When it comes to choosing a chimney liner, the size, height and construction materials will make a big difference. They must be sized properly to vent the gases, and they also need to be the right material to handle temperature variances.
Before you decide to buy a generic chimney liner at the home improvement store and try to drop it in place, here’s what you should know about this vertical shaft.
Choosing a Chimney Liner | Let the Professionals Help with Sizing
If you’re working with a wood- or coal-burning stove, then you’ll need a liner that matches the diameter of the exhaust hole.
However, it gets a little more complicated when you’re working with gas- or oil-burners. With these systems, you’ll need to know the:
•Gallons per hour firing rate
•Lateral distance between appliance and chimney
•Steady-state efficiency rating
Specific formulas are used to determine what size the liner should be, but our professionals can help you with this process.
Insulated or Plain
Insulated chimney liners are ideal for improving the unit efficiency. The insulation reduces the buildup of creosote inside the flue to reduce the risk of fires.
You’ll also find that heat is maintained inside the flue better, so your home will have an added layer of protection.
Clay tiles have historically been used in chimneys, and this may be what you’re currently dealing with if you have an older home.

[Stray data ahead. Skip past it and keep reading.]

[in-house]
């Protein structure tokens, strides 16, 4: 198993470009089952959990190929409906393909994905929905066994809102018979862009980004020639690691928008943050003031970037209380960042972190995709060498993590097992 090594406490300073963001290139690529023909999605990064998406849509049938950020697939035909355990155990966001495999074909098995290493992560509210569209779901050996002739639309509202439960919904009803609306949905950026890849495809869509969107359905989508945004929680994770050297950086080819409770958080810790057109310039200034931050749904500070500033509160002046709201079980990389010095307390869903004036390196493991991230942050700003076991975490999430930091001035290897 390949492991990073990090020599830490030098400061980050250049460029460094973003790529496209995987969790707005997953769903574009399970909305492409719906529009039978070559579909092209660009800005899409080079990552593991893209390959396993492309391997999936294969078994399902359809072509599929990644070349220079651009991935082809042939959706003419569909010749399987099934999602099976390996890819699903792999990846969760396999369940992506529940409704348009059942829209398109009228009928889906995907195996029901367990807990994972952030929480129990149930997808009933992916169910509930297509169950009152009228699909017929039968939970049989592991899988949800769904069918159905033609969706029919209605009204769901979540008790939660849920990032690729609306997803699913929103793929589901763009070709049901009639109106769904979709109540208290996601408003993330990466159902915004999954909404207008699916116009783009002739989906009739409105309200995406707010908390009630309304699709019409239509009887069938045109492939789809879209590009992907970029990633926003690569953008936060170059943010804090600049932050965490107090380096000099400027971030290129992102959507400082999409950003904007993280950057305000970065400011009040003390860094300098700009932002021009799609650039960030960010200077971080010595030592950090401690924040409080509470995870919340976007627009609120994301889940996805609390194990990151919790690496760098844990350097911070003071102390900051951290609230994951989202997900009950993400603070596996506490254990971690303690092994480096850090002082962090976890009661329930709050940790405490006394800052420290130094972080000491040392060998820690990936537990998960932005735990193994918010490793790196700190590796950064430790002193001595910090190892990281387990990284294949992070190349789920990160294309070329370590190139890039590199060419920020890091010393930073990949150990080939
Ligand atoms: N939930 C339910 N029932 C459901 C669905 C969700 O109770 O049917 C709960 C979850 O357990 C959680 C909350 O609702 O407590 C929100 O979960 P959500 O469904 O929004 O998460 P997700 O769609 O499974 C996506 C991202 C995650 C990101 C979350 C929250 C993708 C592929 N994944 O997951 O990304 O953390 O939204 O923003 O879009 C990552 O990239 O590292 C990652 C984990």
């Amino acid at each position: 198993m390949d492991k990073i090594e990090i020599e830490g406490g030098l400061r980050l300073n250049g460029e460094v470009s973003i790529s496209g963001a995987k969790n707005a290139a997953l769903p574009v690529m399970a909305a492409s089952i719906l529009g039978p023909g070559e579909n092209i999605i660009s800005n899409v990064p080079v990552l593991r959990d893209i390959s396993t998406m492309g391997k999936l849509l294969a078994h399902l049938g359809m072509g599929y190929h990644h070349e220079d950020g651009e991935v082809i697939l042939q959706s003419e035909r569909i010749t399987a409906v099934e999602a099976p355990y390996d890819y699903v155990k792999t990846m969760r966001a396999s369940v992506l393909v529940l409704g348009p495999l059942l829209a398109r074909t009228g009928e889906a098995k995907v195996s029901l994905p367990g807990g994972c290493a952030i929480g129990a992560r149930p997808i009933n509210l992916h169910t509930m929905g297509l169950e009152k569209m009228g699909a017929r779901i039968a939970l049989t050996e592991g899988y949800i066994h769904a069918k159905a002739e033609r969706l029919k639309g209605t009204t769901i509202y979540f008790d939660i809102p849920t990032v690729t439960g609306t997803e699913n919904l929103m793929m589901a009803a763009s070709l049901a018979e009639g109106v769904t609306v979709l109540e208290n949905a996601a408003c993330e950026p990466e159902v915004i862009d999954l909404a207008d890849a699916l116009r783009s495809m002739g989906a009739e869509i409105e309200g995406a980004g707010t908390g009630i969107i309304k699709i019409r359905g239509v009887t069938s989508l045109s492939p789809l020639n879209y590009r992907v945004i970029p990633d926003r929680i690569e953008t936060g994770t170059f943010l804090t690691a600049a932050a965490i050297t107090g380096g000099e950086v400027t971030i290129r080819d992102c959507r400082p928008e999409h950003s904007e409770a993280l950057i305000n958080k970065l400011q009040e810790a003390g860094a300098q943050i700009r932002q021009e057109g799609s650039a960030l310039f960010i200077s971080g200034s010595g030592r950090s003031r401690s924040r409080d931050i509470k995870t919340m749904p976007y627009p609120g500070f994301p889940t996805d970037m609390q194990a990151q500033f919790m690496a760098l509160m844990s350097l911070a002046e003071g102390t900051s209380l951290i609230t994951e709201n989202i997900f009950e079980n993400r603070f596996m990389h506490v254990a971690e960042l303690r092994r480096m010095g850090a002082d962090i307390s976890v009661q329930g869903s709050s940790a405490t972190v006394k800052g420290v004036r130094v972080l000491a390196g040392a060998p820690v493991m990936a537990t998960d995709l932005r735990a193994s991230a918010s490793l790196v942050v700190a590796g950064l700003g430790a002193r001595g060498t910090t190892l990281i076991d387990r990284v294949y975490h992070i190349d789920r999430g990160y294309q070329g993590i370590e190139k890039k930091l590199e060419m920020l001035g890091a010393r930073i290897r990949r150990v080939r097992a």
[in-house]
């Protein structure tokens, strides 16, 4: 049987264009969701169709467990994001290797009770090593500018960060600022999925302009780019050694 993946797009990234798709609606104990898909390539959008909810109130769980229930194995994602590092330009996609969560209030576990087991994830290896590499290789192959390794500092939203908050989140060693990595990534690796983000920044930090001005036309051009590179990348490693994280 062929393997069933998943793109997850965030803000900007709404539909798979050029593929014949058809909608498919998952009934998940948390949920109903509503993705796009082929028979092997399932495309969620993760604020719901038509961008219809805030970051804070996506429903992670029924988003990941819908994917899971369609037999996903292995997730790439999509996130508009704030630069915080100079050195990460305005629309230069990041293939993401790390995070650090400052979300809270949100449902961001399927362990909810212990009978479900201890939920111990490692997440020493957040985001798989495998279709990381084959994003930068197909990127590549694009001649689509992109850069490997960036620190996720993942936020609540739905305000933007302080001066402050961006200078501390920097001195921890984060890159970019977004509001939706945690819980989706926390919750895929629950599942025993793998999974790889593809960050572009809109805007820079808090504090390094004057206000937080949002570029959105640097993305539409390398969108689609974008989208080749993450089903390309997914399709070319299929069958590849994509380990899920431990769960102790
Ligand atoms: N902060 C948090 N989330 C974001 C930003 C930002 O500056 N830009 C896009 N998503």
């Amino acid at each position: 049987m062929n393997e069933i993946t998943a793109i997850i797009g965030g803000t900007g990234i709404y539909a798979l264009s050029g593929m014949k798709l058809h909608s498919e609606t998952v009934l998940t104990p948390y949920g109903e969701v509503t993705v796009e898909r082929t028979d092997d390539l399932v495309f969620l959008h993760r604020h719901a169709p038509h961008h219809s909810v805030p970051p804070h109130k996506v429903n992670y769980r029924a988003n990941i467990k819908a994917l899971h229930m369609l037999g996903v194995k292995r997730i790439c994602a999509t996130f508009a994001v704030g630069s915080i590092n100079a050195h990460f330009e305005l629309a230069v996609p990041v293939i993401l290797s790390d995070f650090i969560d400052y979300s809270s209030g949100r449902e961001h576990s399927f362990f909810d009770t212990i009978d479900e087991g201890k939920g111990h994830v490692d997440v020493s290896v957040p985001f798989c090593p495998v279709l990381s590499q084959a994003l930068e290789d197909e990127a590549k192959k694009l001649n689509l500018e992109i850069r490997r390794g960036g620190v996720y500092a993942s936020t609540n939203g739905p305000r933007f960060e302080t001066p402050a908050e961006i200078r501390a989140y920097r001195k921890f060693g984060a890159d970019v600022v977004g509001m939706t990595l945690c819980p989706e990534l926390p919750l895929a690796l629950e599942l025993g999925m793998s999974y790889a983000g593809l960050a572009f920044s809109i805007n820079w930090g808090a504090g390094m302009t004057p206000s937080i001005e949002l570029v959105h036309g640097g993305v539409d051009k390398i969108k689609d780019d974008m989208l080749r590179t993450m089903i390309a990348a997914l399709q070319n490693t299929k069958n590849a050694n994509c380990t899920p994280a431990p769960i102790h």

While they were designed to last up to 50 years, they will eventually need some attention or a new liner. Most people will switch to a different type of liner when the time comes.
These liners have additional insulation, but they’re also prone to cracking. While they are less likely to develop creosote, they’re also very expensive.
If your chimney has any bends in it, then the price will rise further. They’re also more likely to require repairs or relining down the road due to their tendency to crack.
Metal liners are the favorite option of builders and renovation companies today. They’re available in all types of shapes and sizes, so they can be used in almost every application.
The parts are cost-effective and affordable, so most homeowners can afford to make this switch. If it’s time to replace your chimney liner, then you may decide that the metal liner is a fast and affordable option that’s also highly effective and safe.
Choosing a Chimney Liner | Why?
When a liner that’s too small is used, the chimney won’t get the air it needs to keep a good fire going. Chimney liners that are too large tend to have more problems with creosote build-up and cold drafts. Getting the liner resized properly will help your fires burn clean.
Liners must be replaced when they become cracked or damaged. If the liner has lost structural integrity, then gases may be released back into your home and living environment.
If the chimney is dedicated to one appliance, then you may choose to stop using that appliance until you can get the liner checked. However, this won’t be an effective choice if a single chimney is used for multiple appliances, such as your furnace, another fireplace, or a wood burning stove on another floor.
Before choosing a chimney liner, let us assess the chimney to determine what your needs are. We offer cost-effective services so that you can keep your family safe and continue using the appliances that you love.
Call our friendly team today at (303) 946-9990 to schedule your on-site consultation and estimate. We know how to properly size liners so that they’ll work efficiently and you can safely use your favorite appliances.